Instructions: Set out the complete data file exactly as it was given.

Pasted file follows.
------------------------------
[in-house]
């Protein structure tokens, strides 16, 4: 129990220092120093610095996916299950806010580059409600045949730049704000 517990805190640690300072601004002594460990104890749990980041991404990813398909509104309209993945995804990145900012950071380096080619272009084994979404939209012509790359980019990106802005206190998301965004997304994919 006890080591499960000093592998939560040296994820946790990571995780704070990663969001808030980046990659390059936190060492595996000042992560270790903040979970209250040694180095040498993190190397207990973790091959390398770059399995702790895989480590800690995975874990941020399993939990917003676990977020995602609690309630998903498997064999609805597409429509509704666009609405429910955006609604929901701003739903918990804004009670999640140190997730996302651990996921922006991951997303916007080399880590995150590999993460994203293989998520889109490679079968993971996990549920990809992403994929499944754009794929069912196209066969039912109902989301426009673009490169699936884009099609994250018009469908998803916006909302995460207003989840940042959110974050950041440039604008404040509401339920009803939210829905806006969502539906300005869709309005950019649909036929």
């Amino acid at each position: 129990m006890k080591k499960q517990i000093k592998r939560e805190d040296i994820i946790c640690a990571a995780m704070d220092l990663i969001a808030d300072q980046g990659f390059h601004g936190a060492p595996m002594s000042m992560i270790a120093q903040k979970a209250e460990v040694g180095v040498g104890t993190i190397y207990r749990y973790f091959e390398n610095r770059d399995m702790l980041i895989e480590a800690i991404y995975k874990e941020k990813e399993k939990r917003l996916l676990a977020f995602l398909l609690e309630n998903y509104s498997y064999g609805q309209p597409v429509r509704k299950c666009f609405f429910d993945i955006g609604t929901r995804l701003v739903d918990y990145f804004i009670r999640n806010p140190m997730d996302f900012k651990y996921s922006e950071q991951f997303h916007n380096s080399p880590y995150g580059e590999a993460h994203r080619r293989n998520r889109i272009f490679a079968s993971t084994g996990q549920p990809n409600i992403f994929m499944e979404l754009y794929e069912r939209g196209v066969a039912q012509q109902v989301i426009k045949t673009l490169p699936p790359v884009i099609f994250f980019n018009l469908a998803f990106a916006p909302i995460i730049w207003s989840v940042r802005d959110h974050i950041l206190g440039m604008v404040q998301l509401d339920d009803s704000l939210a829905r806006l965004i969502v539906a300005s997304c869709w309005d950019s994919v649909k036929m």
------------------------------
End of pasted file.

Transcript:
[in-house]
């Protein structure tokens, strides 16, 4: 129990220092120093610095996916299950806010580059409600045949730049704000 517990805190640690300072601004002594460990104890749990980041991404990813398909509104309209993945995804990145900012950071380096080619272009084994979404939209012509790359980019990106802005206190998301965004997304994919 006890080591499960000093592998939560040296994820946790990571995780704070990663969001808030980046990659390059936190060492595996000042992560270790903040979970209250040694180095040498993190190397207990973790091959390398770059399995702790895989480590800690995975874990941020399993939990917003676990977020995602609690309630998903498997064999609805597409429509509704666009609405429910955006609604929901701003739903918990804004009670999640140190997730996302651990996921922006991951997303916007080399880590995150590999993460994203293989998520889109490679079968993971996990549920990809992403994929499944754009794929069912196209066969039912109902989301426009673009490169699936884009099609994250018009469908998803916006909302995460207003989840940042959110974050950041440039604008404040509401339920009803939210829905806006969502539906300005869709309005950019649909036929």
């Amino acid at each position: 129990m006890k080591k499960q517990i000093k592998r939560e805190d040296i994820i946790c640690a990571a995780m704070d220092l990663i969001a808030d300072q980046g990659f390059h601004g936190a060492p595996m002594s000042m992560i270790a120093q903040k979970a209250e460990v040694g180095v040498g104890t993190i190397y207990r749990y973790f091959e390398n610095r770059d399995m702790l980041i895989e480590a800690i991404y995975k874990e941020k990813e399993k939990r917003l996916l676990a977020f995602l398909l609690e309630n998903y509104s498997y064999g609805q309209p597409v429509r509704k299950c666009f609405f429910d993945i955006g609604t929901r995804l701003v739903d918990y990145f804004i009670r999640n806010p140190m997730d996302f900012k651990y996921s922006e950071q991951f997303h916007n380096s080399p880590y995150g580059e590999a993460h994203r080619r293989n998520r889109i272009f490679a079968s993971t084994g996990q549920p990809n409600i992403f994929m499944e979404l754009y794929e069912r939209g196209v066969a039912q012509q109902v989301i426009k045949t673009l490169p699936p790359v884009i099609f994250f980019n018009l469908a998803f990106a916006p909302i995460i730049w207003s989840v940042r802005d959110h974050i950041l206190g440039m604008v404040q998301l509401d339920d009803s704000l939210a829905r806006l965004i969502v539906a300005s997304c869709w309005d950019s994919v649909k036929m």